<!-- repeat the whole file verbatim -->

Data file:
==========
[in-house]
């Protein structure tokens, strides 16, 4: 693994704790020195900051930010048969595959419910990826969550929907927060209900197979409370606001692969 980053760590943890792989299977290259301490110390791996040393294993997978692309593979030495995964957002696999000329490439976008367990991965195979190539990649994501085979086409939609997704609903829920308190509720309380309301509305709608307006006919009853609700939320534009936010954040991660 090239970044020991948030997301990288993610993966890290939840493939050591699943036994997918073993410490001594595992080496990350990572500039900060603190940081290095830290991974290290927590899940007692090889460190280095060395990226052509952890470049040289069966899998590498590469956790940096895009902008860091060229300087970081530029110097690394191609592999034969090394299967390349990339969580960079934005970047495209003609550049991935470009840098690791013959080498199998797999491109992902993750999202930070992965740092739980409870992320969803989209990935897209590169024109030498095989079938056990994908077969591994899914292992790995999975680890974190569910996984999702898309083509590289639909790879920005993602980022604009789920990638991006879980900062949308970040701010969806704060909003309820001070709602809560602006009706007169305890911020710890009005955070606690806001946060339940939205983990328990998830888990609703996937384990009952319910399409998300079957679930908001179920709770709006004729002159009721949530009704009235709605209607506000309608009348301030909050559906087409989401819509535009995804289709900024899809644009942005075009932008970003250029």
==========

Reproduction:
[in-house]
């Protein structure tokens, strides 16, 4: 693994704790020195900051930010048969595959419910990826969550929907927060209900197979409370606001692969 980053760590943890792989299977290259301490110390791996040393294993997978692309593979030495995964957002696999000329490439976008367990991965195979190539990649994501085979086409939609997704609903829920308190509720309380309301509305709608307006006919009853609700939320534009936010954040991660 090239970044020991948030997301990288993610993966890290939840493939050591699943036994997918073993410490001594595992080496990350990572500039900060603190940081290095830290991974290290927590899940007692090889460190280095060395990226052509952890470049040289069966899998590498590469956790940096895009902008860091060229300087970081530029110097690394191609592999034969090394299967390349990339969580960079934005970047495209003609550049991935470009840098690791013959080498199998797999491109992902993750999202930070992965740092739980409870992320969803989209990935897209590169024109030498095989079938056990994908077969591994899914292992790995999975680890974190569910996984999702898309083509590289639909790879920005993602980022604009789920990638991006879980900062949308970040701010969806704060909003309820001070709602809560602006009706007169305890911020710890009005955070606690806001946060339940939205983990328990998830888990609703996937384990009952319910399409998300079957679930908001179920709770709006004729002159009721949530009704009235709605209607506000309608009348301030909050559906087409989401819509535009995804289709900024899809644009942005075009932008970003250029």